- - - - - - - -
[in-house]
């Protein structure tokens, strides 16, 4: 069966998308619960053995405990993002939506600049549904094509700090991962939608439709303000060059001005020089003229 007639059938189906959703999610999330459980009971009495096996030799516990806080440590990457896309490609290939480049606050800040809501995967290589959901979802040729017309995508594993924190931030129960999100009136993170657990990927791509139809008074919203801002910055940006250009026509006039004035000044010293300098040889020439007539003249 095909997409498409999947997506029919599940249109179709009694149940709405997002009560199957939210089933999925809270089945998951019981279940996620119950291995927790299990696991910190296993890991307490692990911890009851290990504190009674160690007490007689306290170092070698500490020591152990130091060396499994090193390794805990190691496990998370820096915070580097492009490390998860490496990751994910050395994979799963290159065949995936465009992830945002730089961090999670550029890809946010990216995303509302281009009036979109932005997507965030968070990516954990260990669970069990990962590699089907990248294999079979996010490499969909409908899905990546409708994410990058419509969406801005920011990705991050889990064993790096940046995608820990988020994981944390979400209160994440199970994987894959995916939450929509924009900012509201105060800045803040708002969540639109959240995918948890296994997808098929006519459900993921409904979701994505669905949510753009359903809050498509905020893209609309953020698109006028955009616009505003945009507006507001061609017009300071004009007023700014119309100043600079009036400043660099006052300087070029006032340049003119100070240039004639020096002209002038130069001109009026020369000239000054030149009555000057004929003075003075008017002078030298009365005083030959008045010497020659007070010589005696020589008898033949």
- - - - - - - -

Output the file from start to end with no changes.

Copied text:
[in-house]
């Protein structure tokens, strides 16, 4: 069966998308619960053995405990993002939506600049549904094509700090991962939608439709303000060059001005020089003229 007639059938189906959703999610999330459980009971009495096996030799516990806080440590990457896309490609290939480049606050800040809501995967290589959901979802040729017309995508594993924190931030129960999100009136993170657990990927791509139809008074919203801002910055940006250009026509006039004035000044010293300098040889020439007539003249 095909997409498409999947997506029919599940249109179709009694149940709405997002009560199957939210089933999925809270089945998951019981279940996620119950291995927790299990696991910190296993890991307490692990911890009851290990504190009674160690007490007689306290170092070698500490020591152990130091060396499994090193390794805990190691496990998370820096915070580097492009490390998860490496990751994910050395994979799963290159065949995936465009992830945002730089961090999670550029890809946010990216995303509302281009009036979109932005997507965030968070990516954990260990669970069990990962590699089907990248294999079979996010490499969909409908899905990546409708994410990058419509969406801005920011990705991050889990064993790096940046995608820990988020994981944390979400209160994440199970994987894959995916939450929509924009900012509201105060800045803040708002969540639109959240995918948890296994997808098929006519459900993921409904979701994505669905949510753009359903809050498509905020893209609309953020698109006028955009616009505003945009507006507001061609017009300071004009007023700014119309100043600079009036400043660099006052300087070029006032340049003119100070240039004639020096002209002038130069001109009026020369000239000054030149009555000057004929003075003075008017002078030298009365005083030959008045010497020659007070010589005696020589008898033949």